On January 30th Dancing Words productions showed five dance poetry films at the British Film Institute, London. These included two new pieces with poems by Forward First Collection Prize winner Mona Arshi and T. S. Eliot Prize winner Sarah Howe & internationally recognised dancers/choreographers Ella Mesma and Shelley Maxwell. The audience was incredibly diverse; their ages ranged from 7- 70 plus and they covered a wide range of backgrounds and interests. There were poets, critics, academics dancers, choreographers, dance theorists, filmmakers, curious members of the public and even a Professor of Neuroscience.
In less than a week the new viewings of DW pieces on You Tube has been over 3000.
This is the introduction I gave as Creative Director and Founder of DW:
What is Dancing Words? To put it simply Dancing Words translates poetry into movement, two of my greatest passions. Ever since I was a child, I have found that a good poem speaks to my mind; a great poem speaks through my body. It bypasses the mind and becomes electrical ripples through neurons, muscles and skin. It breathes and has a life. For some poems the only way to fully express the words, the pauses is through movement,
- a ripple,
- a contraction
- a rhythm,
- a line so perfect
it has to be danced.
I’m the person who rushes home from poetry readings so that I can ‘dance’ the poems out.
I am by no means the first person to find a connection between dance and poetry. Artists Benji Reid & Jonzi D are doing amazing work in this area: physical l theatre using hip-hop and spoken word. Their pieces are extraordinary and dazzling. More recently, performance poets including Sabrina Mahfouz and Toni Stuart have taken part in dance pieces at Sadlers Wells combining poetry with flamenco and kathak. My interest, however, is not in this kind of large scale performance, it is the desire to translate the intimacy and immediacy of reading a great poem into movement. To transpose that ‘whisper straight to the soul’; to take the most private moment and make it public.
My interest in poetry has dictated much of my career path: a PhD in Latin American poetry, 20 years in writer development. The passion for dance has always been there as well; it began to take form when researching for my PhD in Argentina. The research turned into an interest-and then an obsession -with tango dance and culture. This became a focus of my thesis and of my life. I trained in Latin dance and then in contemporary. I watched endless videos of great dance pieces, went to dance performances, read books about theory and movement. The vision I had in my head of dance when I read poetry became more and more defined.
I began to look for dancers who could create a kind of movement that would match what I saw in my head. I can do a rough version of the poem, hopefully enough to communicate with the dancers a rough translation but not to take it to the next level. And over the years I found the dancers I needed. Dancers of intelligence and fluidity. The dancers I was drawn to combine contemporary ballet –the great rule breaker of the canon- with other forms: Latin, African, capoeira, soca, hip-hop, jazz to incredibly high levels. All of the DW dancers are specialised in more than one form and recognised at an international level: Ella Mesma (contemporary, Latin, hip hop), Shelley Maxwell ( Latin, contemporary, dancehall), Sean Graham ( jazz, contemporary, hip hop), Leon Rose ( salsa, soca, contemporary).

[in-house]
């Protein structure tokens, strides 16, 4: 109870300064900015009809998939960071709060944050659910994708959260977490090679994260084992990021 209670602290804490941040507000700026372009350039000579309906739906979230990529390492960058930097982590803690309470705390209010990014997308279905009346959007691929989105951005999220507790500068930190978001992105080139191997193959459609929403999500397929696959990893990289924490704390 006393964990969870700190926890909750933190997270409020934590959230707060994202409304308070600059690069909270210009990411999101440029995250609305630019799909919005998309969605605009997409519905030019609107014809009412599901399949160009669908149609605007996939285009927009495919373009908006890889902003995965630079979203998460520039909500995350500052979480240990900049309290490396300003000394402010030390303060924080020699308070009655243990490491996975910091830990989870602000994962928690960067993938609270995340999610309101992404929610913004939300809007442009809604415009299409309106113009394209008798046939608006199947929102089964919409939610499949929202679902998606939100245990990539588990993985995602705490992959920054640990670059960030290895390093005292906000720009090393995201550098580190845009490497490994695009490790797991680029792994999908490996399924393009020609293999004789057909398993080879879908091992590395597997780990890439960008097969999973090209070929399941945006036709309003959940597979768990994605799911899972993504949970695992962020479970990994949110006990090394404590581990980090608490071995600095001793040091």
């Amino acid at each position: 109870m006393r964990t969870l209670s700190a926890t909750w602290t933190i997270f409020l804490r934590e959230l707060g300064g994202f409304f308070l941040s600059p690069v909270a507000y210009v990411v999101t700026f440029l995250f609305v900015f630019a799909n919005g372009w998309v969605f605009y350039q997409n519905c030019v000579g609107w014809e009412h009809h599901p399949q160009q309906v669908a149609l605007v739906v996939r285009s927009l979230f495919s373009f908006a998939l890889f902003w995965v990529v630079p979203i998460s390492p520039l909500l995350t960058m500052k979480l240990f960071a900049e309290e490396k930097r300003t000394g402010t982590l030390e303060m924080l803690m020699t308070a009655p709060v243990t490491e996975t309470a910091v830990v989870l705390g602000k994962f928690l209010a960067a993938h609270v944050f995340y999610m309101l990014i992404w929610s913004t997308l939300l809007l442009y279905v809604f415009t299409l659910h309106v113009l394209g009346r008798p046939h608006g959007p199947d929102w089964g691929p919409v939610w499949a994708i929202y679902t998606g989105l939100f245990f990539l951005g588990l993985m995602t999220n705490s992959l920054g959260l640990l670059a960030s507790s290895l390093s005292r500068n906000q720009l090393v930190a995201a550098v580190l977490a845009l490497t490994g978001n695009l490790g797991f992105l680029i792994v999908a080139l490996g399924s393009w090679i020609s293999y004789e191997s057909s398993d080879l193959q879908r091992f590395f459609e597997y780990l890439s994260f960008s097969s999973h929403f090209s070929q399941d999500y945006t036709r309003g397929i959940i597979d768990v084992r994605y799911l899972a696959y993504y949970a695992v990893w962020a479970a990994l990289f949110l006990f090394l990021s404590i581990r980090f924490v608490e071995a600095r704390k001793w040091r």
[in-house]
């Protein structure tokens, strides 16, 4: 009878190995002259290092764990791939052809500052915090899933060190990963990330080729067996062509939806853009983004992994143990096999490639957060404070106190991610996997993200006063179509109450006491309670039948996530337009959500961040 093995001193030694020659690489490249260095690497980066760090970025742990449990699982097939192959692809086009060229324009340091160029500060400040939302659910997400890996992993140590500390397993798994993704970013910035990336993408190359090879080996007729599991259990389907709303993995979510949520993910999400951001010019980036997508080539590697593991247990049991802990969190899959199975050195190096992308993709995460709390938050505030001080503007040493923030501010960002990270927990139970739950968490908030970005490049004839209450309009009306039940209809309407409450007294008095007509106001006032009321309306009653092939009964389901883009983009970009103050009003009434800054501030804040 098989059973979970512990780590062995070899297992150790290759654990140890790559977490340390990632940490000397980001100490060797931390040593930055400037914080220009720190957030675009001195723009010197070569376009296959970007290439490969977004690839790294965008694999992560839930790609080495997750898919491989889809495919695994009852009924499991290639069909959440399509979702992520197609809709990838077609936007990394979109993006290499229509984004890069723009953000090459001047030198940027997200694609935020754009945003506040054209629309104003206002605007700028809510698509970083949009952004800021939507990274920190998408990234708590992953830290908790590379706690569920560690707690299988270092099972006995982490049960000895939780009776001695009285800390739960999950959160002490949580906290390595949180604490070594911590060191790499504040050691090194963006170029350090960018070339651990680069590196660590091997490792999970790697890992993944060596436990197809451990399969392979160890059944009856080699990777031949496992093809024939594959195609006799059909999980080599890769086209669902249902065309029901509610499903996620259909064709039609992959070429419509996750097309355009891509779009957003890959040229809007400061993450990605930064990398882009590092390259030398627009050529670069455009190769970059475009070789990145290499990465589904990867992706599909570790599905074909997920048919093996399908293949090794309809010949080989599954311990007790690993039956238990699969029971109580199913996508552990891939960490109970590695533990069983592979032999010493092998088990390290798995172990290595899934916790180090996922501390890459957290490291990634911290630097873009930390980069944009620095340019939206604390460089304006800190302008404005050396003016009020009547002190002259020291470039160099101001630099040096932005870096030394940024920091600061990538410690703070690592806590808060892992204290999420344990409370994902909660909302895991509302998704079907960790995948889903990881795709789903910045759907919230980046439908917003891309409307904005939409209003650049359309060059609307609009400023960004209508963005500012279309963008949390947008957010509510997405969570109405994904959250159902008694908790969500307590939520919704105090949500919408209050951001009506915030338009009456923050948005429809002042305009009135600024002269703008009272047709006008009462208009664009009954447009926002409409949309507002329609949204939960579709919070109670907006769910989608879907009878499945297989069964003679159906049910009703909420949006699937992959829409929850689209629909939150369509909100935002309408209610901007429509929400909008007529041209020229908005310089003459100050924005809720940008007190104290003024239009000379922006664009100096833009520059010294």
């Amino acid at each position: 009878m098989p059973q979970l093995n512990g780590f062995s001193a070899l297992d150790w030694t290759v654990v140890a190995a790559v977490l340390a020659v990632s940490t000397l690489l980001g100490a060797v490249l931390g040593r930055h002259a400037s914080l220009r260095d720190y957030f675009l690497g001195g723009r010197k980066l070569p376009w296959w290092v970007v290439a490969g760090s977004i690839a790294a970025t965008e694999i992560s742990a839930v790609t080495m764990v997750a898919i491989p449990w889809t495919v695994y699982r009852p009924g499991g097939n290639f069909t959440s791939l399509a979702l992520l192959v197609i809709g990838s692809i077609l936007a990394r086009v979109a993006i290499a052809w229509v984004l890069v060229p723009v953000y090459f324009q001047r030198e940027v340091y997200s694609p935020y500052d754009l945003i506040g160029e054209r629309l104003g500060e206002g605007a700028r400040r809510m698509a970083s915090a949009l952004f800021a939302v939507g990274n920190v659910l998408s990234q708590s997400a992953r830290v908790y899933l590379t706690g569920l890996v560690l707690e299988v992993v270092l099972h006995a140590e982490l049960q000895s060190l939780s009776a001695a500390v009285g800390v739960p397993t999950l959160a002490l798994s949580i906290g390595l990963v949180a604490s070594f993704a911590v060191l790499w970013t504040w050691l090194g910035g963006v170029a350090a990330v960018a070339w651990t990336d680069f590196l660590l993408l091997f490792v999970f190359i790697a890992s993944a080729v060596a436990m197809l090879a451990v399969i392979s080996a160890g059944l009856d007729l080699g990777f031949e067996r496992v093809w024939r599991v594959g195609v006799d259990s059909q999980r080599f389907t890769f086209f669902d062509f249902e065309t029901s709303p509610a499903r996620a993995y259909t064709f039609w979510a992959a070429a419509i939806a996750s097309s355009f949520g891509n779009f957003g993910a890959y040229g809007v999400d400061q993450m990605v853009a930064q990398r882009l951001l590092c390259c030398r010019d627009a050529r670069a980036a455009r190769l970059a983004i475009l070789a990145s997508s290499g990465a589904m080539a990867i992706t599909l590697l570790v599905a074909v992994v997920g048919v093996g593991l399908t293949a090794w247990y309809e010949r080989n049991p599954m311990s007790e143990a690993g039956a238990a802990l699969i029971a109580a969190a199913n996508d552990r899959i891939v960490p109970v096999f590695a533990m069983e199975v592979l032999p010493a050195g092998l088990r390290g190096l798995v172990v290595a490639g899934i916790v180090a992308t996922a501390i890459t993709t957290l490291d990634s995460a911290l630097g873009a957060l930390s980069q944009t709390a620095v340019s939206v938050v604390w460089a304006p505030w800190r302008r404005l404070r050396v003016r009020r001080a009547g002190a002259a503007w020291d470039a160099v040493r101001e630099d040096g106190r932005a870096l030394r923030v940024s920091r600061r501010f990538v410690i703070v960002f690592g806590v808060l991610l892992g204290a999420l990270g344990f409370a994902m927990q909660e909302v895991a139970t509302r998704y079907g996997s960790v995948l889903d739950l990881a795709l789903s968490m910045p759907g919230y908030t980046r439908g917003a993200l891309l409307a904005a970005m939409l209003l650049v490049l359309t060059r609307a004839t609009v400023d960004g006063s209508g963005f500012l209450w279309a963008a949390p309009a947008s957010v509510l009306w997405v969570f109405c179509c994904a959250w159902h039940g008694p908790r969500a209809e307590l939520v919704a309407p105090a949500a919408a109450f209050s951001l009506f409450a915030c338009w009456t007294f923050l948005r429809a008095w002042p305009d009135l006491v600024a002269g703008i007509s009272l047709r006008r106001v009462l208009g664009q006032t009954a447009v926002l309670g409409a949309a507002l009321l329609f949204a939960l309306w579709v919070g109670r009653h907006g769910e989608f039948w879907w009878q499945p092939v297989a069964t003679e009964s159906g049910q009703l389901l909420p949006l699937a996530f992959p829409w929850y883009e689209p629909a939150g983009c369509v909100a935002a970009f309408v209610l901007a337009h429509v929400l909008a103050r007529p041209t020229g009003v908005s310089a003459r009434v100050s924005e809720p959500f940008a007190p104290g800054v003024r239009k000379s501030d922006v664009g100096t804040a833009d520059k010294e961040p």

In 2014 I presented the first of the Dancing Words pieces at the Queen Elizabeth Hall, Southbank: poet Kayo Chingonyi danced a piece with Sean Graham and they received a standing ovation. And that’s when DW really started. Since that time I have made a series of short poetry dance films with incredible artists. These films have been shown at festivals, Universities, dance companies and art venues all over the world, including the United States, Latin America, Europe and the Caribbean reaching tens of thousands. And that’s what it is really about; finding new ways for poetry to reach a greater number of people. In this case through dance.
Why does it matter? There are some in the poetry world who would have you believe that it is better to close doors than open them; to exclude people rather than to include them. I strongly disagree. In a recent interview on BBC radio Forward Prize winning poet Mona Arshi was asked why poetry is important. She replied that ‘poetry is needed in difficult times’. There is little doubt that we are currently living in difficult times- politically, socially, economically for many of us, personally. The last year has seen many of the certainties we held to, significantly questioned. The centre-as it turns out- does not hold. It is at these times that poetry has a special role to play; a role of bearing witness, or providing a memorial, commemorating what is lost, or reminding us who we can be.
Dance poetry, particularly in the medium of film, allows a greater number of people to experience the special power and beauty of poetry. It is no coincidence that every piece DW produces gives voice to the silenced, the marginalised the oppressed. This is the gift of poetry, made greater here through dance. The films tell the stories of young soldiers experiencing PTSD, the tragedy of stillbirth, the outcome of the one child policy, an honour killing. In many cases they are stories of the body, told through the body. A way of allowing the body to become a space of resistance and empowerment. But first and foremost these pieces are art and I invite you to watch, dream and enjoy the journey.
Dr Nathalie Teitler,
Founder of Dancing Words
Ballad of the Small-Boned Daughter – Mona Arshi with Ella Mesma
Tame – Sarah Howe with Shelley Maxwell